How Much Money Can You Expect to Make on Medium?
Your attitude plays a big role
Would you prefer to make less money with your writing, provided other writers made even less? As ridiculous as it sounds, according to science, you would. This question has been the subject of thousands of experiments in behavioral economics. Psychologists have shown that most people would prefer to make $50,000 when others around them are making $40,000, rather than make $60,000 when others are making $70,000.
What That Means for Medium Earnings
Each month, Medium sends a writers’ newsletter providing us with some useful numbers from the prior month’s earnings. In February, it said 8.3% of active writers earned over $100, the most earned by a writer was $17,914.66, and $7,732.85 was the most earned for a single story.
I used the same data for the last six months to calculate an average. And the results turned out to be pretty consistent. On average, 8.3% of active writers earned over $100, the most earned by a writer was $23,464, and $6,491 was the most earned for a single story.
Now, correct me if I’m wrong, but all this time, you’ve been trying to cross the $100 mark each month to become part of that coveted 8% — or to earn more money than the other 92%.
And it’s almost fair. Starting up, it’s a big deal to make it to the top 8% at something. And, in fact, to make money at all with your writing.
But it’s time for you to get over it.
Stop Selling Yourself Short
Think about it, the hell is a hundred dollars? Especially, when compared to the amount of work it takes to get there (provided that you do).
But have you ever considered the other part of the same newsletter? The writers that make thousands of dollars each month, and with a single story.
Have you ever considered the possibility of striking gold?
With your current intentions, it’s unlikely that even in a year, you’ll make anything close to some guy’s earnings with a single story in a single month. It’s more likely that you’ll give up on writing first.
Ever since I started writing on Medium, I’ve read at least a couple of books’ worth of content about writing on Medium. And you have to trust me when I say this: there’s nothing special about the writers that are at the top of their game. And they have been saying it out loud themselves.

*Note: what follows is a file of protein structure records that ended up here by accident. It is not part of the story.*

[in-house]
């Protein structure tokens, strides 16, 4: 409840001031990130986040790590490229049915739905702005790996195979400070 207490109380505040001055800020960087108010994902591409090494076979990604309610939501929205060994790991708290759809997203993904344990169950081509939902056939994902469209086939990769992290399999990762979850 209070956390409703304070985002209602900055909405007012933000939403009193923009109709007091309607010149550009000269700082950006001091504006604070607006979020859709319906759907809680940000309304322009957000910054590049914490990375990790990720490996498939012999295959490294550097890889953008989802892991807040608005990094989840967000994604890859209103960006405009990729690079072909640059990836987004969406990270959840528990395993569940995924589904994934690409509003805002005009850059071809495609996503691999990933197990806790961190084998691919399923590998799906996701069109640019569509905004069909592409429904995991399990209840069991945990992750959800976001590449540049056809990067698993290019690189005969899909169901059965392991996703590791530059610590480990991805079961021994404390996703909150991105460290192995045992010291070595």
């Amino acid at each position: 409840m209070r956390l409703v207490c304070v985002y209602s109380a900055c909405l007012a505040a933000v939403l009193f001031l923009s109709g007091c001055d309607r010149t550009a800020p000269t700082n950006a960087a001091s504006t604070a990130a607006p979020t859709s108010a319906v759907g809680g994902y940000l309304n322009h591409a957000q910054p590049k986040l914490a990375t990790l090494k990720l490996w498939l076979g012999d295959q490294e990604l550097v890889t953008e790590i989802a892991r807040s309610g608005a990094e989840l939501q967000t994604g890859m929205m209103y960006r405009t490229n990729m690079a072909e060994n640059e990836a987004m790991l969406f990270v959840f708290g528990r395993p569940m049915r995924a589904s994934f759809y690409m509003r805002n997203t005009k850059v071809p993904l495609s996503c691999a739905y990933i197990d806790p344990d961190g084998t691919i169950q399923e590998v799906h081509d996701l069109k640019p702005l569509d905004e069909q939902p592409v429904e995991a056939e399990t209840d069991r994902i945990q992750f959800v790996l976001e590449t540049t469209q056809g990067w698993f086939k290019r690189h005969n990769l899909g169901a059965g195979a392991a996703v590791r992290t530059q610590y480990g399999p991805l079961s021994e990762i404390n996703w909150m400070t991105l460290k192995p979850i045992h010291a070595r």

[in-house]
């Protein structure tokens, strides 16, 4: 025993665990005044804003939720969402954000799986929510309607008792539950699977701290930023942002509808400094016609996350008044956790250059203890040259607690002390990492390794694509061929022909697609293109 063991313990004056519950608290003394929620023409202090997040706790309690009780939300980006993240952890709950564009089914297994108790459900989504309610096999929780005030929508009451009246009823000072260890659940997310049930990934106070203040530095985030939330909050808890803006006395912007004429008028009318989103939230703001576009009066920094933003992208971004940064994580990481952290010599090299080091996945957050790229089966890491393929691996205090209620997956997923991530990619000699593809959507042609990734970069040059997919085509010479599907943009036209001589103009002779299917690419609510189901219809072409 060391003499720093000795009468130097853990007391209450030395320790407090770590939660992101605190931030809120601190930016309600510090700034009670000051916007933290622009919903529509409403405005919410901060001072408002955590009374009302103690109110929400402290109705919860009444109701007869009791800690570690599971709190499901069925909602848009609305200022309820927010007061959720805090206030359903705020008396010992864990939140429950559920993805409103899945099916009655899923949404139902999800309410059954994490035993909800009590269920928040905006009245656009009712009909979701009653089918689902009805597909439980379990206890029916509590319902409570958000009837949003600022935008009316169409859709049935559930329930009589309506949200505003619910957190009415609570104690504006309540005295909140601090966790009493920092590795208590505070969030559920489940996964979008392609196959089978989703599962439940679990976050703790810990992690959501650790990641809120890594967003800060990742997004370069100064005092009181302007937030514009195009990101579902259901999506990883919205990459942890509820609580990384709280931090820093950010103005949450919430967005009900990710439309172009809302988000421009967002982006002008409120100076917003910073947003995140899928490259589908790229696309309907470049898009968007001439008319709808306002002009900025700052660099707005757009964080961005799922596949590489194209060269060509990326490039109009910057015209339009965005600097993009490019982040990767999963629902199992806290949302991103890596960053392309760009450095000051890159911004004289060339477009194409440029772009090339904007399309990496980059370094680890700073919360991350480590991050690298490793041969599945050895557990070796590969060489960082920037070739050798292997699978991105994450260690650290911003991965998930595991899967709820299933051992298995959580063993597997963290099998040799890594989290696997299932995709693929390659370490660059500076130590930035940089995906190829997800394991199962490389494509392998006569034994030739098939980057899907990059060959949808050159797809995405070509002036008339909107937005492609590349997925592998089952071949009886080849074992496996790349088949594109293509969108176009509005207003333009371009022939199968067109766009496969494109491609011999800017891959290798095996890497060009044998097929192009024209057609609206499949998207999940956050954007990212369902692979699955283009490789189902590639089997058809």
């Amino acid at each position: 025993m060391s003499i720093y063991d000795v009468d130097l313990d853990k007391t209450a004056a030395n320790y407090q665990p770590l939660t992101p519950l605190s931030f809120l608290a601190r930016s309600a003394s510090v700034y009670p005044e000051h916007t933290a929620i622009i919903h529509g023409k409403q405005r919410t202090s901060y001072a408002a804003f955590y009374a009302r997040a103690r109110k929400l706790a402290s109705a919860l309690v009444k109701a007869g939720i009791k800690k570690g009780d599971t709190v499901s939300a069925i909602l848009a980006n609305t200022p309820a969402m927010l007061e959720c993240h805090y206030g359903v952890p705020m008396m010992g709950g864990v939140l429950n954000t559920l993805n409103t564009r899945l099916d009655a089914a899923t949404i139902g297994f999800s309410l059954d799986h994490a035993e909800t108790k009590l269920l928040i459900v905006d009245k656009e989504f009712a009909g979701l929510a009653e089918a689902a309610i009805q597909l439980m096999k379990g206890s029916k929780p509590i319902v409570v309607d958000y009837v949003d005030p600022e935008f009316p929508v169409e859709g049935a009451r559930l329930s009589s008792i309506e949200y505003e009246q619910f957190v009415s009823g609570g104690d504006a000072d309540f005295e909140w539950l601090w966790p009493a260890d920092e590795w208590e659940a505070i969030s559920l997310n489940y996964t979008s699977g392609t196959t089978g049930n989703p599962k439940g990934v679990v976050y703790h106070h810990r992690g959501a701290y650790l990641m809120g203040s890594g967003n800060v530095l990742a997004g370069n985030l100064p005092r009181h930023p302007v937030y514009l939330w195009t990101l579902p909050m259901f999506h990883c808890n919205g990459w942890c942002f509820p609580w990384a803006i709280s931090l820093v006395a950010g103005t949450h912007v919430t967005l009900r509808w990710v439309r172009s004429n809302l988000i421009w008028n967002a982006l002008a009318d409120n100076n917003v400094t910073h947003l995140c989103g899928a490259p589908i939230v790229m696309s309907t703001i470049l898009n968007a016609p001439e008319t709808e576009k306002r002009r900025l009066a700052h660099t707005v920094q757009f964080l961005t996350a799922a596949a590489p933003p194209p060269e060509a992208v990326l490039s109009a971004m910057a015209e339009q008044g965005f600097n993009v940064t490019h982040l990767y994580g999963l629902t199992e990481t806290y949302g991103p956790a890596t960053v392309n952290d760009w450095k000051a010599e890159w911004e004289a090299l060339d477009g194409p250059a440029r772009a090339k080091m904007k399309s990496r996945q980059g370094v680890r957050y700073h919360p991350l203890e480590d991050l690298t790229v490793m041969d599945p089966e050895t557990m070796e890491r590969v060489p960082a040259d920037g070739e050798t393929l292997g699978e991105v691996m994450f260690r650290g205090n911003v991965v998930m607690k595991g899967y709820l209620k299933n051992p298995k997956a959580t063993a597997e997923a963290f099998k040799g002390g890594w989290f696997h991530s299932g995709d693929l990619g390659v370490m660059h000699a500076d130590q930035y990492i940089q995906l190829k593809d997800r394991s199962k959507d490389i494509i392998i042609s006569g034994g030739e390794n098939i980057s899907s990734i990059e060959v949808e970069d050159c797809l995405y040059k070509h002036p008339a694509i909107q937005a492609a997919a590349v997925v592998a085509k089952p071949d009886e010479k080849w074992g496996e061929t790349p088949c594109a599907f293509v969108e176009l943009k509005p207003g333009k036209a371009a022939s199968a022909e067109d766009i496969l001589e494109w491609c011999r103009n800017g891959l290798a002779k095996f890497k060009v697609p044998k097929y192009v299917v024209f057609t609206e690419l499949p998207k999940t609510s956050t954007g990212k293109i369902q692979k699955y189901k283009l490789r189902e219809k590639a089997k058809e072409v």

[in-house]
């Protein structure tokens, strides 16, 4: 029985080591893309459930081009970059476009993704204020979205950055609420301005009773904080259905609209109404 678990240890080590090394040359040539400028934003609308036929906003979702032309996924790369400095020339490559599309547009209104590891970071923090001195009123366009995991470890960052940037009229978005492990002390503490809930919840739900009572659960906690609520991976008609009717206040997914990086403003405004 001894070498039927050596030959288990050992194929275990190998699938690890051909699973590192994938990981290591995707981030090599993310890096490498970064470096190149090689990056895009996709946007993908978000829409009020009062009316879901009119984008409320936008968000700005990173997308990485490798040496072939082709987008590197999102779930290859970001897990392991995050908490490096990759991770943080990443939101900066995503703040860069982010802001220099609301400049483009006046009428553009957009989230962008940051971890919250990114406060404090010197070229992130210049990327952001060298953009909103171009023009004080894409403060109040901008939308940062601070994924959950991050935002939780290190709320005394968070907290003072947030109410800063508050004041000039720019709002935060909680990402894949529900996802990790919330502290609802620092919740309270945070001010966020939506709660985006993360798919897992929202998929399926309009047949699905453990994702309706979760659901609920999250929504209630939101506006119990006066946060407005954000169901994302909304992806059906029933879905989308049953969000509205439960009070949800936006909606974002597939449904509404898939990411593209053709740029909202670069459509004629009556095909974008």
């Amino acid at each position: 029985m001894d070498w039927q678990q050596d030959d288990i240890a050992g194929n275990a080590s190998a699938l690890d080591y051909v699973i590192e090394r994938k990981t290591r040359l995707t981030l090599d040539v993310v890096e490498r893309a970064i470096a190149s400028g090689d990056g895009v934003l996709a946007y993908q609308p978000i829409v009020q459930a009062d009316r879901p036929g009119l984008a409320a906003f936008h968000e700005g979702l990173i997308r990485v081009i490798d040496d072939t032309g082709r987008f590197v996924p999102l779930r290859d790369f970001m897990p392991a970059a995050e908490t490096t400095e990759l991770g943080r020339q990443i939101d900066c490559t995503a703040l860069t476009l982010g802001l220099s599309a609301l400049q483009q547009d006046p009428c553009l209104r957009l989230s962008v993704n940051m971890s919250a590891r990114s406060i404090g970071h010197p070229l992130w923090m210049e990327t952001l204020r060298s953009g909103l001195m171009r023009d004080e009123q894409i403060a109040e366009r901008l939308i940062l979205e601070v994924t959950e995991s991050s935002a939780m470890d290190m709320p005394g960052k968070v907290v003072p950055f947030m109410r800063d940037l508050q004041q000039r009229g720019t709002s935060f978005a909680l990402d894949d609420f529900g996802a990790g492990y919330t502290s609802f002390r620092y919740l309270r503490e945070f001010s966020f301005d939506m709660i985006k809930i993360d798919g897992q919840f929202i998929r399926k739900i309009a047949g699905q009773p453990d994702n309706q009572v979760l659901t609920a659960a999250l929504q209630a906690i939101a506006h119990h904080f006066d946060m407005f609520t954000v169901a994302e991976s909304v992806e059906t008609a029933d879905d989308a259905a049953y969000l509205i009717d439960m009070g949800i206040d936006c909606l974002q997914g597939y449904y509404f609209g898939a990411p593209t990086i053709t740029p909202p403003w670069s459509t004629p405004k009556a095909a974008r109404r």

In short, (please) aim higher.
How to Set Better Goals
Do you know what’s better than a thousand-odd dollars a year? A thousand-odd dollars each month. And a thousand-odd dollars with just one article.
You can do it as well.
It’s easier to make $1,000 from one article than to keep up with 100 articles for $10 each.
It’s possible for an article that’s worth $1,000 to end up making $200. But you can never sell a $10 article for a penny more, so just stop writing for the ten-odd dollars and concentrate on writing better.
Write your $1,000 article.
How to Achieve Your Goals
What do you do with all the extra time on your hands once you stop publishing average articles and stop trading them for loose change?
There are just two things:
- Improve your content.
- Take on a mission to put your content in front of a large audience.
The first part involves editing your work. And it could mean re-writing your entire piece (those extra bucks are not going to appear themselves).
Pick up a couple of books on editing and implement everything you learn. Start with “The Elements of Style,” by William Strunk Jr. and E.B. White.
Once editing is done, the article is ready to ship.
For marketing on Medium, if your best strategy involves luck (or worse, “like for like”) then it’s time to get a reality check. Stop self-publishing your articles to an audience that doesn’t exist (or stop freaking out when they don’t get noticed).
And this is the part where most writers either lose their shit or simply don’t have more time and energy to devote to the process.
But what’s a good story if no one gets to read it?
In a previous article, I’ve explained how I was able to cross 100,000 views on my content in less than 3 months. You should read it.
Get out of your way and pitch your article to as many publications as it takes before it finally gets accepted. Remember that when a publication doesn’t accept your article, it only means it’s either not a good fit for them or you need to make a few changes and send it to another publication.
But no matter what, you keep trying.
I hope you don’t expect me to summarize a four-minute read. Nonetheless, I’ve something other than a takeaway — more like a practice session.
If you don’t believe a word I’ve said above, prove me wrong.
But first, try this:
- Re-write your top three stories, ones that didn’t find any home. (If you can’t decide, ask yourself if these are $10 stories or $1,000 stories.)
- Find them a home. And don’t stop until you do. You can try Better Marketing, The Startup, P.S. I Love You, and more. Or, for what it’s worth, take a chance and submit your work to the Medium-owned publications.
- Share your results in the comments below.